If your family is facing a tax debt with the Internal Revenue Service, you may be wondering if the IRS can hold you responsible for a tax debt that your spouse incurred.
Joint and Several Liability
Many couples choose to file a joint tax return each year for the tax advantages. When you file as a couple, you are both “jointly and severally liable” for the tax as well as any fines or penalties incurred. “Joint and several liability” means that each spouse is liable for the full amount of the debt, even if your spouse earned all of the money or claimed improper deductions and credits on tax returns. The joint and several liability rule even applies if a divorce decree states that one spouse will be liable for any debt due on prior tax returns. Both spouses are still fully liable for the debt unless an exception applies.
Relief from Joint and Several Liability
There are typically three types of relief from joint and several liability. They include:
- Innocent Spouse Relief
You may be able to claim relief from additional taxes if your spouse or former spouse underreported income, failed to report income, or claimed improper deductions or credits. This relief is only available if:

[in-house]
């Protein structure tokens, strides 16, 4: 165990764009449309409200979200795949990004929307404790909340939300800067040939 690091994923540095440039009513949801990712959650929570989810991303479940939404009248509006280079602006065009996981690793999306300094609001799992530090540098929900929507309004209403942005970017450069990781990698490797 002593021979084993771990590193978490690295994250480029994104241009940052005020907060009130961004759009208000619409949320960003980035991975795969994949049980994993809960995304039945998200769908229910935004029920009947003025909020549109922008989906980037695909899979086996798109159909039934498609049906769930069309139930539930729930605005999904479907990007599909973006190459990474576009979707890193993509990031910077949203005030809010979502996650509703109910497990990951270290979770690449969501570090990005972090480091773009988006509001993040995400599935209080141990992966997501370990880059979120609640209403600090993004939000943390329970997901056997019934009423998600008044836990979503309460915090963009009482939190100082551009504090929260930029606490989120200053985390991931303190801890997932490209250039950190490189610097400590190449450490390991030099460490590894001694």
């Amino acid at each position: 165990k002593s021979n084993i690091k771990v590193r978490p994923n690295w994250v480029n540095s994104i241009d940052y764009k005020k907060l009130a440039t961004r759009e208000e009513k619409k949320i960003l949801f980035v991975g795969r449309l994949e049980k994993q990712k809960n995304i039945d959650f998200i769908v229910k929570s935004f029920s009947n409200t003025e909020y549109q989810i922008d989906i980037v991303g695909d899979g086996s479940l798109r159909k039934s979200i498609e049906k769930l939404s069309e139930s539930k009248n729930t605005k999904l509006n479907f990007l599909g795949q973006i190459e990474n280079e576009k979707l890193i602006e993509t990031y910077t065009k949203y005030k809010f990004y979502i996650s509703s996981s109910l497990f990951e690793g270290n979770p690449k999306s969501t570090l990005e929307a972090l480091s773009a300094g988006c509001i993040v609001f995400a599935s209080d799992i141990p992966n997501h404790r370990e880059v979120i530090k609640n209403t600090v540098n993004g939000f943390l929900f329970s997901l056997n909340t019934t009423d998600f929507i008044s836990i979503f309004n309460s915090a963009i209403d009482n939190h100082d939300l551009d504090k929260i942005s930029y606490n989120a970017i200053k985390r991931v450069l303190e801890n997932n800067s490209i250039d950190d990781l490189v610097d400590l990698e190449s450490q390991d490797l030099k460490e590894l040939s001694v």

- Your spouse was solely responsible for the errors,
- The income erroneously reported was your spouse's income,
- You didn't know about the understatement of the tax when you signed the return, and
- Given the circumstances, it would be unfair to hold you responsible for the tax.
You need to request innocent spouse relief within two years after the IRS first attempts to collect the tax from you.
- Separation of Liability Relief
Separation of liability relief allocates the tax liability between you and your spouse that you are currently separated from or your former spouse if one of you didn't properly report something on a joint return. You are then only liable for the amount of tax allocated to you.
- Equitable Relief
Equitable relief can apply if you aren't eligible for innocent spouse or separation of liability relief, but the improper income reporting was generally your spouse's error. You might also qualify for this relief if your return reported your income correctly, but you and your spouse failed to pay the tax with the return.
If you're facing an unexpected tax obligation, you need experienced legal advice. Negotiating with the IRS can be challenging and frightening, but you don't have to go through this process alone. Call Senior Partner, Tax Controversy Attorney, and former IRS attorney Brandon A. Keim at (602) 200-7399 or contact him online to discuss your options.
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